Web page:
In the past many people romanticised the idea of running a business, but it’s not easy in today’s environment considering that enterprises face competition from all over the country. Low-cost loans are still hard for very small private enterprises to obtain despite an improved credit climate. Perhaps as a result, new enterprises have been on a persistent decline since the beginning of the year.
Meanwhile, recently released data from the General Statistics Office found that 33,454 enterprises announced closure, compared with 37,315 being newly established. The figure illustrates that business dynamism is slowing down and bankruptcies will continue into the future. “A lot of private business leaders are now feeling discouraged and depressed,” said Mr Nghia. “Some even attempt to force their way into risky investment fields such as gold or property speculation, and this is worrying. We need to acknowledge this decline as a problem.”
Although Mr Vo Quang Canh, Deputy Chairman of the Saigon Business Club, is less pessimistic, he still believes the decline in entrepreneurship is real. “There’s always the issue of money, which keeps some entrepreneurs from even starting,” he said. “It’s still tough to get funding from banks.” But the decline in the rate of newly-established private enterprises may present opportunities for entrepreneurs who actually choose now to launch their enterprise. “They will have a more efficient path to the market with reduced risk,” said Mr Canh.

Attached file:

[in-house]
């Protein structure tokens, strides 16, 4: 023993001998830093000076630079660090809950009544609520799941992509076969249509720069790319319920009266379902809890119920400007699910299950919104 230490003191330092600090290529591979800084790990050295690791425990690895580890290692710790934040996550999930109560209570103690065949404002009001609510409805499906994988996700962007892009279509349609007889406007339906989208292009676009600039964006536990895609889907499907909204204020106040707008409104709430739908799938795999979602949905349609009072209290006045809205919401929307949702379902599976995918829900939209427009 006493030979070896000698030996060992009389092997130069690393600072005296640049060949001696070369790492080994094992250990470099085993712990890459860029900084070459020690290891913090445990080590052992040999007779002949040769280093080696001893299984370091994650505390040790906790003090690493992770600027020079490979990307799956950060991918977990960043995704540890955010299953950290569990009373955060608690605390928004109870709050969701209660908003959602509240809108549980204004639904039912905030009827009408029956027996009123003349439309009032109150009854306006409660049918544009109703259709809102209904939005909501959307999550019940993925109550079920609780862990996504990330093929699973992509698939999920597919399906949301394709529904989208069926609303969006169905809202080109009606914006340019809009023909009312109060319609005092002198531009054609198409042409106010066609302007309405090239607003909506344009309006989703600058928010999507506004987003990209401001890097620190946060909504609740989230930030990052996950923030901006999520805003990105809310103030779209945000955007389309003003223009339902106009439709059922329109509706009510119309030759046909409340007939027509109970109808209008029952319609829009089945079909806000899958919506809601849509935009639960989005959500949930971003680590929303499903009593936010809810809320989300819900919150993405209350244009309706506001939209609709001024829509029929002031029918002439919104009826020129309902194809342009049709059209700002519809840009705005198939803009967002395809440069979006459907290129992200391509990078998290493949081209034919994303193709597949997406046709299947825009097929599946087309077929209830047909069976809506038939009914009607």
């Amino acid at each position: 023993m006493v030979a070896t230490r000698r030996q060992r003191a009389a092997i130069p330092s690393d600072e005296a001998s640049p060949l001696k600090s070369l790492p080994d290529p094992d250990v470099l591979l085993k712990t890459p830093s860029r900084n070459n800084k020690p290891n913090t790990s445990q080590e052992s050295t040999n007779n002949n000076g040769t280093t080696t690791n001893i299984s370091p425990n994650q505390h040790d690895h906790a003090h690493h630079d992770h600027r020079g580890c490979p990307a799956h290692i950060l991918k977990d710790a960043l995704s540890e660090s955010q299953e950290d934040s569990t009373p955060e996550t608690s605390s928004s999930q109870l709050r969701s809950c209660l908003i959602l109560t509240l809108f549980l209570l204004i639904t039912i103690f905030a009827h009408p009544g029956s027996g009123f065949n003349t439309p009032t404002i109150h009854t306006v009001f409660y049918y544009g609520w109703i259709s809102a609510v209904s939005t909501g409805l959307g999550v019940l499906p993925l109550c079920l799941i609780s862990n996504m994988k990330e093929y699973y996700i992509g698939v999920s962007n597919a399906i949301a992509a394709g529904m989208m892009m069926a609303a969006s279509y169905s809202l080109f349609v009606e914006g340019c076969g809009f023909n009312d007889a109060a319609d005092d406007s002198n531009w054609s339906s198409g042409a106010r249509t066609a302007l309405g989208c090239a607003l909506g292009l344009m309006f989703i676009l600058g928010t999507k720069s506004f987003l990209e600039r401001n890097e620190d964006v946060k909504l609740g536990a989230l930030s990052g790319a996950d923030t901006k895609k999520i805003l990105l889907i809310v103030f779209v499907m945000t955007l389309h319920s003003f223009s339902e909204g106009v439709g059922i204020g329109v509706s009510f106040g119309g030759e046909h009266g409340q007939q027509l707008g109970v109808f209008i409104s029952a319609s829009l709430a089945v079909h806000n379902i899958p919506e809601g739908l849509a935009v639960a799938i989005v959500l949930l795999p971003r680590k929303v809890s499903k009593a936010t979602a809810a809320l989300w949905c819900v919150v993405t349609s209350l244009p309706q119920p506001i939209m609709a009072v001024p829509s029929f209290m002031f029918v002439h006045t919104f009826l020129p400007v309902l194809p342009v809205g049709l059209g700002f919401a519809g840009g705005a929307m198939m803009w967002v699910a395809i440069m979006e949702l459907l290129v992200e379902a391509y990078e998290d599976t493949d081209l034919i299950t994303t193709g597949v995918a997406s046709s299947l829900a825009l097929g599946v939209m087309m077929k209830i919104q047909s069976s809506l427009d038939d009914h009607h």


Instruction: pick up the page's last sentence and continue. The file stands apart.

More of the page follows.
Overall, the message is clear. Whatever the reason, the declining entrepreneurial dynamism has people concerned. Private enterprises are a key driver of job creation and they play an important role in promoting productivity gains throughout the economy. “Business dynamism is clearly on the decline,” said Mr Canh. “But it is critical to long-term economic growth.”
Over the last two decades the rise of the private sector has made a huge contribution to Vietnam’s economic growth and forced the State sector to become more efficient. However, recession and economic downturn are now putting private enterprises to the test. Surviving during the hard times requires private business owners have a steely determination and never-say-die attitude, but it’s clear that the current business environment must improve. “Authorities at all levels could do more to support entrepreneurs,” said Mr Nam. “Administrative procedures, despite being reformed for many years, still remain tortuous, hindering businesses. Authorities should provide incentives and tax breaks, not hurdles and unnecessary rules.”
In 2013 the government proposed amendments to the tax law to cut corporate income tax rates and also reduce interest rates to help the financing of enterprises. However, enterprises say that these measures have not really worked, since their greatest difficulty at the time was liquidating inventories, as some 73 per cent of enterprises polled by the Vietnam Chamber of Commerce and Industry (VCCI) said that large inventories were their greatest concern.
The most active support the government can give that will be critical in the long term, however, is removing the discrimination private enterprises face. Shifting the focus from the State sector to the private sector remains an obvious step forward. Authorities appear poised to respond to a growing reaction from private enterprises about the discrimination they face, but it requires a very different strategy and a whole new approach.
SOE reform, according to Mr Nghia, will bring a number of benefits to the development of the private sector, which has struggled in an unfair business environment with barriers to access and financing that has weakened the overall efficiency of the economy. “The non-State sector and private enterprises may benefit from wide-ranging reforms to the country’s SOEs,” he said, adding that SOE reform will give full play to the effect of fair competition and guarantee equal treatment for public and non-public sectors when acquiring resources and accessing the market.